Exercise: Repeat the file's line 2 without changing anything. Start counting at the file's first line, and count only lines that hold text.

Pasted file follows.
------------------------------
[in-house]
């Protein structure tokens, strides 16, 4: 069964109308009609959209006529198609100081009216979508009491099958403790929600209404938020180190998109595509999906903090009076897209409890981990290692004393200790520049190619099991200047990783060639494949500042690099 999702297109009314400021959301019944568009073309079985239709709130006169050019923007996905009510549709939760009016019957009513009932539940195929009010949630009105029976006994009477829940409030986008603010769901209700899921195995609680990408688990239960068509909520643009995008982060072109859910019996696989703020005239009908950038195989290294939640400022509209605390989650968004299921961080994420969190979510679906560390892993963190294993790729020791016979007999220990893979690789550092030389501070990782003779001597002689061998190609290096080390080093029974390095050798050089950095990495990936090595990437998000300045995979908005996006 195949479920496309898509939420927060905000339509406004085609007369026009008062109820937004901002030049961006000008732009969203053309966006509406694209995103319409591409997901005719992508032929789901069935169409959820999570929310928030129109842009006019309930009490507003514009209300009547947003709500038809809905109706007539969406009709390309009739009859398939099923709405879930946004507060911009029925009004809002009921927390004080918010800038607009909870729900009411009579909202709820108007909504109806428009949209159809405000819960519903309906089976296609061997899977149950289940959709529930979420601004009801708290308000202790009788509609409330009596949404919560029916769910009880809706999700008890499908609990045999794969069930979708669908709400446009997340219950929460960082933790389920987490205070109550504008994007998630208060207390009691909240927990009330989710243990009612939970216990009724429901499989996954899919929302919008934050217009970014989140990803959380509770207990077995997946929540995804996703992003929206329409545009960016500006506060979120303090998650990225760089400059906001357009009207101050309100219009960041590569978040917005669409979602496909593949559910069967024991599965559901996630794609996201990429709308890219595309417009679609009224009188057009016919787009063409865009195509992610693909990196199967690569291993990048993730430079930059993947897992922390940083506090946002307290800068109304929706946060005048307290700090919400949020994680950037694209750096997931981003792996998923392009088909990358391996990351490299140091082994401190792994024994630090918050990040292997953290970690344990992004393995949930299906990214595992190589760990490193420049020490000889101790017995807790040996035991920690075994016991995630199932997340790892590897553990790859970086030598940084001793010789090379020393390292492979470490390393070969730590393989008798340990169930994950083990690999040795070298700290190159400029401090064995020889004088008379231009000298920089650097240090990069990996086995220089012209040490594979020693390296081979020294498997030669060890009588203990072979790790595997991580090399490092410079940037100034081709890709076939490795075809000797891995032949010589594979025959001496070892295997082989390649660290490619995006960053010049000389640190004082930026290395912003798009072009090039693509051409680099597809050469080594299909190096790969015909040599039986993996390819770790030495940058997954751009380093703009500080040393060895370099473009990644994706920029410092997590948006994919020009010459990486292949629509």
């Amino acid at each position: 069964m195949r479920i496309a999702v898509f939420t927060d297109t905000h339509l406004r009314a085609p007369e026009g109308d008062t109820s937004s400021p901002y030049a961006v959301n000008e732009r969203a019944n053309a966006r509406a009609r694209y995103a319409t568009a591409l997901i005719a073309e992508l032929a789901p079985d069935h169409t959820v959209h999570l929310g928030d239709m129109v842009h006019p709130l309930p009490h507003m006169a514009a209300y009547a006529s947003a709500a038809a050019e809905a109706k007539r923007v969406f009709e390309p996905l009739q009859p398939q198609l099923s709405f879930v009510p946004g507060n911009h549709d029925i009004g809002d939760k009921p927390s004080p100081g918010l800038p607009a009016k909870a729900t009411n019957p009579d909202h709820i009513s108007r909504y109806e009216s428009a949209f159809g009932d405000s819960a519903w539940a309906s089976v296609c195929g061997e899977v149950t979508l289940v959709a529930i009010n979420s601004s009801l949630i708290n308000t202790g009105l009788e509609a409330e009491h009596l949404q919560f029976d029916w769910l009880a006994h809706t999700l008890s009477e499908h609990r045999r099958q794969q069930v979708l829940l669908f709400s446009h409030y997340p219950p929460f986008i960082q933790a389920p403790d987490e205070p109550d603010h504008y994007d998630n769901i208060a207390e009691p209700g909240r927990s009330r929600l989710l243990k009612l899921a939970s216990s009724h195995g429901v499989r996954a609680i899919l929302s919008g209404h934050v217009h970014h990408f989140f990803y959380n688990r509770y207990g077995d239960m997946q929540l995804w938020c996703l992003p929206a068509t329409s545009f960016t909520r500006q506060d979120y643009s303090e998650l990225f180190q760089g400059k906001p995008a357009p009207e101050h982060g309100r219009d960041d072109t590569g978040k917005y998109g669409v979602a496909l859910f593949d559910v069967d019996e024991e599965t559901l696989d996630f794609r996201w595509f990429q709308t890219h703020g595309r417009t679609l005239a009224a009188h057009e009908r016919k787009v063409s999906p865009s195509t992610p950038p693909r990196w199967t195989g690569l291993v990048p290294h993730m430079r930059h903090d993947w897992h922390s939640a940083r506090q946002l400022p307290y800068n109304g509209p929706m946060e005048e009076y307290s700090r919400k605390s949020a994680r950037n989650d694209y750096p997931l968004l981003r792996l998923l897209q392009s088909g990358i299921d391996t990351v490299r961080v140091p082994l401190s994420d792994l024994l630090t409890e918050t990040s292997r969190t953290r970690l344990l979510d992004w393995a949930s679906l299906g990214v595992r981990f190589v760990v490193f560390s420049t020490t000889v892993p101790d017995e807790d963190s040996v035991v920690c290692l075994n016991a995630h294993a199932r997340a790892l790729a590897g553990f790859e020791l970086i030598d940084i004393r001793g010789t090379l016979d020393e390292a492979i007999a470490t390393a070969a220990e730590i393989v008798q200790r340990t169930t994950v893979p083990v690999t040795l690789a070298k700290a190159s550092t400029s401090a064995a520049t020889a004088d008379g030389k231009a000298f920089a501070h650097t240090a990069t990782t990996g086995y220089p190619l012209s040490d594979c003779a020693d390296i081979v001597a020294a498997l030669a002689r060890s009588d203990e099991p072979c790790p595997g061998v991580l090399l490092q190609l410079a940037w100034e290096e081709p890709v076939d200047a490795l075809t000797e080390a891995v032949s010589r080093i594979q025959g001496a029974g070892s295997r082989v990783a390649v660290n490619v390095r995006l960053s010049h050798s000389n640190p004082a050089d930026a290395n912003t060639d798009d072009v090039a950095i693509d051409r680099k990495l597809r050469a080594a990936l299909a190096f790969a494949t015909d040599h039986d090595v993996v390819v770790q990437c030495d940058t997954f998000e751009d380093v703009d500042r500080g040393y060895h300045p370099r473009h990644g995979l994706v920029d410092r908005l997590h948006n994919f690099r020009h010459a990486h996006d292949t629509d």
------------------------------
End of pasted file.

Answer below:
């Protein structure tokens, strides 16, 4: 069964109308009609959209006529198609100081009216979508009491099958403790929600209404938020180190998109595509999906903090009076897209409890981990290692004393200790520049190619099991200047990783060639494949500042690099 999702297109009314400021959301019944568009073309079985239709709130006169050019923007996905009510549709939760009016019957009513009932539940195929009010949630009105029976006994009477829940409030986008603010769901209700899921195995609680990408688990239960068509909520643009995008982060072109859910019996696989703020005239009908950038195989290294939640400022509209605390989650968004299921961080994420969190979510679906560390892993963190294993790729020791016979007999220990893979690789550092030389501070990782003779001597002689061998190609290096080390080093029974390095050798050089950095990495990936090595990437998000300045995979908005996006 195949479920496309898509939420927060905000339509406004085609007369026009008062109820937004901002030049961006000008732009969203053309966006509406694209995103319409591409997901005719992508032929789901069935169409959820999570929310928030129109842009006019309930009490507003514009209300009547947003709500038809809905109706007539969406009709390309009739009859398939099923709405879930946004507060911009029925009004809002009921927390004080918010800038607009909870729900009411009579909202709820108007909504109806428009949209159809405000819960519903309906089976296609061997899977149950289940959709529930979420601004009801708290308000202790009788509609409330009596949404919560029916769910009880809706999700008890499908609990045999794969069930979708669908709400446009997340219950929460960082933790389920987490205070109550504008994007998630208060207390009691909240927990009330989710243990009612939970216990009724429901499989996954899919929302919008934050217009970014989140990803959380509770207990077995997946929540995804996703992003929206329409545009960016500006506060979120303090998650990225760089400059906001357009009207101050309100219009960041590569978040917005669409979602496909593949559910069967024991599965559901996630794609996201990429709308890219595309417009679609009224009188057009016919787009063409865009195509992610693909990196199967690569291993990048993730430079930059993947897992922390940083506090946002307290800068109304929706946060005048307290700090919400949020994680950037694209750096997931981003792996998923392009088909990358391996990351490299140091082994401190792994024994630090918050990040292997953290970690344990992004393995949930299906990214595992190589760990490193420049020490000889101790017995807790040996035991920690075994016991995630199932997340790892590897553990790859970086030598940084001793010789090379020393390292492979470490390393070969730590393989008798340990169930994950083990690999040795070298700290190159400029401090064995020889004088008379231009000298920089650097240090990069990996086995220089012209040490594979020693390296081979020294498997030669060890009588203990072979790790595997991580090399490092410079940037100034081709890709076939490795075809000797891995032949010589594979025959001496070892295997082989390649660290490619995006960053010049000389640190004082930026290395912003798009072009090039693509051409680099597809050469080594299909190096790969015909040599039986993996390819770790030495940058997954751009380093703009500080040393060895370099473009990644994706920029410092997590948006994919020009010459990486292949629509």